The indicative costs of attendances and the various additional procedures were obtained from the Department of Health reference cost guidance using NHS Health Resource Group (HRG) version 4 and 2009 data; these figures were based on the national tariff with an average national market forces factor (MFF).3–5 Minor variations of procedures were grouped within each of these HRGs (table 1). In this system, the cost of each attendance or procedure is quoted as a standard figure irrespective of the individual costs of additional investigations, materials or medications provided. Therefore, any additional treatment required for the immediate management of a PCT during cataract surgery, for example an anterior vitrectomy, is not passed on to the healthcare purchasers but is covered by the healthcare provider (eg, hospital or clinic). For the purposes of this study, we defined a cataract care package as a preoperative assessment, the surgical procedure and one postoperative review in clinic. The cost of additional postoperative care for each patient was then calculated as the total cost of all outpatient visits and admissions for surgery beyond this care package.
Comparisons between groups were made using a two-tailed paired t test. Visual acuity results were grouped as either Snellen acuity 6/12 or better, 6/18 to 6/60 and worse than 6/60, and comparisons made using a Wilcoxon signed rank test. A p value of 0.05 was taken as statistically significant. The results of this study were extrapolated to national data using published results from previous audits of cataract surgery in the UK.
We excluded 20% of potential case/control pairs because either the case or the control had ocular comorbidity. All patients had their surgery performed by phacoemulsification. An analysis of the 100 cases with PCT and the 100 uncomplicated control patients confirmed that before surgery the two groups were similar for age, gender and axial length (table 2). However, the visual acuity recorded before surgery was slightly worse in the cases than in the controls although this was not statistically significant (p=0.119). The patients that had a PCT during cataract surgery required significantly more postoperative visits spread over a longer period of follow-up than did the controls (p<0.001). Patients with PCT had a median of three additional visits (range 0–24 visits) compared with a median of 0 visits (range 0–8 visits) for the uncomplicated controls. The median follow-up for cases was 74 days (range 6–1316 days) compared to 21 days (range 0–308) for controls. The maximum follow-up for a case (1316 days) was for management of secondary chronic uveitis and for a control (308 days) was for management of postoperative cystoid macular oedema. However, at the time of final review the corrected visual acuity of the two groups was similar (p=0.165). No case with a PCT had a final visual acuity of worse than 6/60.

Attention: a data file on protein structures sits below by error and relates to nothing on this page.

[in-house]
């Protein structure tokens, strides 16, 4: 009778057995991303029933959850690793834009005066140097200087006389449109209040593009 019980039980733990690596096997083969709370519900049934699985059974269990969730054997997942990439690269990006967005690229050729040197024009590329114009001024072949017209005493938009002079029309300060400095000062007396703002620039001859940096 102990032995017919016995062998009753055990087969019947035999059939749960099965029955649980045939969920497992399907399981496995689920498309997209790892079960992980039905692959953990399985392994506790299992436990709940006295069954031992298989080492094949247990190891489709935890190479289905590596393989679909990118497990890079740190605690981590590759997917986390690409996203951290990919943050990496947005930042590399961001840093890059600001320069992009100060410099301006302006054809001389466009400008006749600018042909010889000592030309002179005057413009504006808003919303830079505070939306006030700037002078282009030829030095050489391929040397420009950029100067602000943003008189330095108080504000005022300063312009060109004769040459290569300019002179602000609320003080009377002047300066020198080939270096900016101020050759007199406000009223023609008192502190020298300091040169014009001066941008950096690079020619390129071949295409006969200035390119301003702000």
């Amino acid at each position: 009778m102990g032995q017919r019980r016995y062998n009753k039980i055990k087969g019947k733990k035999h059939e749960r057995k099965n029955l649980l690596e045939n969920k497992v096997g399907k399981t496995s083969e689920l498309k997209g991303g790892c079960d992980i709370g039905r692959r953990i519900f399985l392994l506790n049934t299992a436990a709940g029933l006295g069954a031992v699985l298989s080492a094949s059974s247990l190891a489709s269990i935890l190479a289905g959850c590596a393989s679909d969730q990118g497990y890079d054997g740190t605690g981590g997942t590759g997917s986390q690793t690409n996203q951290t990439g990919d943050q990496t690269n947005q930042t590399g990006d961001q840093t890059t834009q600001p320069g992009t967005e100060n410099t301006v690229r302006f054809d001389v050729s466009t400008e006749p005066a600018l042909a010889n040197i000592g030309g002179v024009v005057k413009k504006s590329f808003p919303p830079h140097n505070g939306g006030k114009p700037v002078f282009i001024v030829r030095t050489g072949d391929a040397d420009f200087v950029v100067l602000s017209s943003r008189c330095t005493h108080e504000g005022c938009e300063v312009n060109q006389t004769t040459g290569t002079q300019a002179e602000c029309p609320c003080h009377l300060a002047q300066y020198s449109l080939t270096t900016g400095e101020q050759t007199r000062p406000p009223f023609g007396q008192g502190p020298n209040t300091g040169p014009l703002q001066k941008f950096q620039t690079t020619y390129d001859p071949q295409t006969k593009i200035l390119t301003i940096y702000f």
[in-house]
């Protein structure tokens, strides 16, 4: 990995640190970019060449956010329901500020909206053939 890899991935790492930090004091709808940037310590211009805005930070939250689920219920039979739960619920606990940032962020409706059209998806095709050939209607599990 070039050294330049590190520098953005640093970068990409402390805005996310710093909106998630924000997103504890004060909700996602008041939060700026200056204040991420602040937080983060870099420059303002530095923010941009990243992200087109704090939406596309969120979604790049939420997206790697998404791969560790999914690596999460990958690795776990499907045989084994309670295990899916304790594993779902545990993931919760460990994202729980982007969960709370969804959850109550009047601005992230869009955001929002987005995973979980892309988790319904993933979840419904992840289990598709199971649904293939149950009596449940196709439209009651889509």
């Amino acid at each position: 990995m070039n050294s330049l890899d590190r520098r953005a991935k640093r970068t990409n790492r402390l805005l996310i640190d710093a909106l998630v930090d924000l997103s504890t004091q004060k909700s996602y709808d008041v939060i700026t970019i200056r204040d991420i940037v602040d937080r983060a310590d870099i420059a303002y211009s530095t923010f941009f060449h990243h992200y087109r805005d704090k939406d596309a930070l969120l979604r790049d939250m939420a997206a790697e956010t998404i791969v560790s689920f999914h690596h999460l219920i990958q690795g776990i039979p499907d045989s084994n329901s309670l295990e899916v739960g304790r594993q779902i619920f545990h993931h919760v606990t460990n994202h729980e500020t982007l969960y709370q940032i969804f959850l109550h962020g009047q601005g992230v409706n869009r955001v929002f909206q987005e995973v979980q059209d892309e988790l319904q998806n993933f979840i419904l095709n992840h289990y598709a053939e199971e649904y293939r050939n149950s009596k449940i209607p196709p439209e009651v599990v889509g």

In the 100 cases, a total of 22 additional surgical procedures were performed on 17 eyes at a later date. This total included 3 anterior vitrectomies (coded BZ12Z), 15 pars plana vitrectomies (12 coded BZ21Z and 3 coded BZ22Z), 2 secondary IOL insertions (coded BZ03Z), 1 wound resuturing (coded BZ02Z) and 1 intravitreal injection (coded BZ24Z). The total additional cost of these 22 procedures using the 2009–2010 national tariff with average MFF was £20 768. Using the 2009–2010 national tariff with MFF, the average cost of additional care beyond the standard cataract surgery package was £69.2 (SD £51.0) for controls and £475.0 (SD £697.8) for cases (difference £405.8).
In the UK, there were 321 512 phacoemulsification procedures performed in the year 2009–2010.6 This figure is reduced to approximately 295 000 procedures if patients less than 60 years are excluded. A recent prospective multicentre audit of 55 567 operations with data collected in the period 2001–2006 (86% of the operations performed between 2004 and 2006) reported that in 71.5% of eyes no cause for a guarded visual prognosis was recorded preoperatively,2 while a previous survey of 18 454 patients 50 years of age or greater operated in 1997 reported that 72% of eyes had no comorbidity.1 Therefore, it is reasonable to estimate that 211 000 operations were performed in 2009–2010 on eyes in which cataract was the only pathology. With an incidence of PCT of 1.9%, there would then have been 4007 cases with PCT at an additional cost of £1 626 274. Using this data, if the rate of PCT could be reduced to 1%, the saving to healthcare purchasers would be £855 934 per annum.
A PCT is the most common visually significant complication of cataract surgery, which in turn is the most frequently performed ophthalmic procedure in the NHS. A PCT is also suited to cost analysis because it is normally recorded in the clinical record, and it is a complication with a range of potential adverse outcomes. To identify the associated costs, we have used data based on the HRGs provided by the Department of Health.7 We have confirmed that when a PCT occurs during otherwise routine cataract surgery, the average duration of follow-up and the number of additional interventions is significantly increased. As a result, there were substantial differences in the average cost of routine cataract surgery compared to surgery complicated by a PCT. However, the cost differences were not as high as we had anticipated, because the majority of additional visits were as outpatients, which cost only 5% of some surgical interventions. It is of note that the cost of a PCT will rise for the period 2010–2011 because the tariff for vitreoretinal procedures (HRG groups BZ21Z and BZ22Z) will increase (table 1). An increased tariff means that the cost of the 22 additional interventions required for our cases after PCT would increase by 54% from £20 768 to £32 085.